Skip to main content
tax matters

It’s nearly 2023, and time to think about your New Year’s resolutions. Last year, my resolution was to stop procrastinating, and I still haven’t gotten around to it. Comedian Ellen DeGeneres says that we shouldn’t be able to create new resolutions until we’ve finished the old ones. That should keep everyone busy in 2023. She also suggested that Jan. 1 is not the best time to start new resolutions. After all, many people are hungover and have bigger priorities at noon on Jan. 1 – like, where are my pants?

Still, I’d like to suggest a resolution for you to consider for 2023: Make one change that will reduce the taxes you pay. That’s it. If you did this every year, the tax savings would compound and make a meaningful difference to your net worth and overall financial well-being.

The question is: What ideas are available to implement? Today, I want to talk about the five pillars of tax planning because any idea that can save you taxes will fall under one of these five pillars. Here they are.


This is the idea of claiming deductions and credits to reduce the amount of tax you pay. A deduction will save you taxes equal to the amount deducted multiplied by your marginal tax rate (MTR). For example, if your MTR is 50 per cent, then a $1,000 deduction will save you $500 in taxes ($1,000 x 50 per cent). A tax credit, on the other hand, will reduce your taxes dollar for dollar. So, a $1,000 tax credit will save you $1,000 in taxes. Credits are typically calculated as a percentage (often 15 per cent, federally) of some amount you’ve disbursed (donations made or medical expenses, for example), or some base amount allowed by our tax law.


You can save money by deferring a tax bill, which is simply the idea of pushing a tax bill that would otherwise be due today, to a future year. The idea is that pushing a tax bill to a future year allows you to keep and use those dollars in the meantime. There’s value in that. Suppose, for example, you owe $1,000 in taxes but can push that tax bill off for 10 years, and you can earn, say, 6 per cent annually on your money. In this case, you could set aside $558 today, watch it grow to be worth $1,000 in 10 years, then pay your taxes at that time. So, rather than costing you $1,000 today, the tax bill really costs you just $558 in today’s dollars.


This idea is otherwise known as income splitting. It’s the idea of moving taxable income to the hands of other family members so that the taxes are divided among more than one person. This can save meaningful tax dollars because you can use up the lower tax brackets of lower-income folks in the family. The actual taxes saved will vary depending on your province and the difference between your MTR and that of your family member. An Ontario individual who earns $150,000 in 2022 will pay taxes of $44,641 for the year. But if that person was part of a couple who earns $75,000 each (the same $150,000 in total), the couple will pay taxes of $29,718 in total – a full $14,923 (about one-third) less by splitting the income.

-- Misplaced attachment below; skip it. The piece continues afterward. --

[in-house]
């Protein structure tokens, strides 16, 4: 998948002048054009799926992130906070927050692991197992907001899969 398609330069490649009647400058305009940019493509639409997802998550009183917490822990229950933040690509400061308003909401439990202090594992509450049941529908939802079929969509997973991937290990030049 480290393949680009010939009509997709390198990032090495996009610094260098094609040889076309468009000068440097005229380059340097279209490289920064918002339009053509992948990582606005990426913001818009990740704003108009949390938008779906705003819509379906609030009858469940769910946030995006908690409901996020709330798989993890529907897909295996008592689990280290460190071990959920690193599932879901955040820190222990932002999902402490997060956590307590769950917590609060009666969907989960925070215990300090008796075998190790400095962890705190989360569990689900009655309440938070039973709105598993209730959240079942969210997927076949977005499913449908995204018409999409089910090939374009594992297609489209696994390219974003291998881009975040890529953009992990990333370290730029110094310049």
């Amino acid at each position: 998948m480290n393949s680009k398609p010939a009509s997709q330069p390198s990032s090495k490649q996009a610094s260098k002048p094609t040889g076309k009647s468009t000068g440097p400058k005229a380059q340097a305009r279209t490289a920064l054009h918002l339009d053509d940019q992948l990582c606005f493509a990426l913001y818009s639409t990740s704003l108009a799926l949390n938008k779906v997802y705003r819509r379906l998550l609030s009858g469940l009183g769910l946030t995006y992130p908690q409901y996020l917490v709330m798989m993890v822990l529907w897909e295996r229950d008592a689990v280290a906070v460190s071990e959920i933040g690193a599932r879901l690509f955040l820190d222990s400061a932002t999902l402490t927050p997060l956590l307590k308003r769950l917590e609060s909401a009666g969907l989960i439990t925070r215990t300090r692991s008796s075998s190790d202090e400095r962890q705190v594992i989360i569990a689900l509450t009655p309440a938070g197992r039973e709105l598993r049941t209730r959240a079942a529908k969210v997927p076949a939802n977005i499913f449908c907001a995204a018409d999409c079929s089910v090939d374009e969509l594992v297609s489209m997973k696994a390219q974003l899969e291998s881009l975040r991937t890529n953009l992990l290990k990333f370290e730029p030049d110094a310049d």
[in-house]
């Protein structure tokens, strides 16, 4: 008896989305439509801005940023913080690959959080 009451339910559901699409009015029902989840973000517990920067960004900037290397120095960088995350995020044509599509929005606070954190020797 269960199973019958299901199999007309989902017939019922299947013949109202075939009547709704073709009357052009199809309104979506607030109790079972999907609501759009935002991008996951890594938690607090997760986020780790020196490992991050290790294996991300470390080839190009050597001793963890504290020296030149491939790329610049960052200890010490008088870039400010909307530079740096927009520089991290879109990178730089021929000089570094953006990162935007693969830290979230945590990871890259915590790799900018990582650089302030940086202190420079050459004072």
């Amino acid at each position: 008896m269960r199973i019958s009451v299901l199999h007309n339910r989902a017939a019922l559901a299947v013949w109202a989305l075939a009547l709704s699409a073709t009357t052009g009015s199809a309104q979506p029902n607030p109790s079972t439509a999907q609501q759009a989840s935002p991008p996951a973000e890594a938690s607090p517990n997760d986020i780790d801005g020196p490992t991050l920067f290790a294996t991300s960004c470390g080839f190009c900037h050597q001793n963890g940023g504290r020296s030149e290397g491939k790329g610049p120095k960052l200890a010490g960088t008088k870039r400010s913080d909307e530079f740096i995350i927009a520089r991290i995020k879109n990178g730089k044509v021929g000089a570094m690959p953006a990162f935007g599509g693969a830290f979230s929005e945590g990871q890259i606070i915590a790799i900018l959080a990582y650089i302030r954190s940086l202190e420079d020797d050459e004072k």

This idea has nothing to do with putting on a fake mustache and hiding from the Canada Revenue Agency – as fun as that might sound. Instead, it involves “disguising” one type of income that is taxed at a higher rate as another type taxed at a lower rate. Or, more accurately, converting from one type of income to another, if you will. Interest income, for example, is taxed at your full MTR. This is not as attractive as paying tax on capital gains, which today are taxed at half the rate of interest income. Even dividends from Canadian companies that give rise to dividend tax credits are not usually taxed as favourably as capital gains. The highest marginal tax rates on income in Canada look as follows (these are national averages): Interest, regular income (such as employment income), and foreign dividends – 50.5 per cent; eligible Canadian dividends – 35.3 per cent; ineligible Canadian dividends – 44.9 per cent; capital gains – 25.2 per cent.


The idea of “dodging” might sound, well, dodgy, but it’s perfectly legal. I’m really talking about structuring your financial affairs so that some of the income or financial benefits you receive don’t have to show up on your tax return at all. The result is tax-free cash flow or benefits. Structuring your affairs to receive non-taxable amounts might sound like winning the lottery but it is not as difficult as you might think. (By the way, lottery winnings just happen to be tax-free in Canada, but it’s not exactly a good wealth-building strategy.)

Now, there are many ideas that fall under each of these pillars of tax planning – and more than I can share today. So, I’ll continue the conversation next time where we’ll look at specific ideas to consider for 2023.

Tim Cestnick, FCPA, FCA, CPA(IL), CFP, TEP, is an author, and co-founder and CEO of Our Family Office Inc. He can be reached at

Go Deeper

Build your knowledge

Follow related authors and topics

Authors and topics you follow will be added to your personal news feed in Following.

Interact with The Globe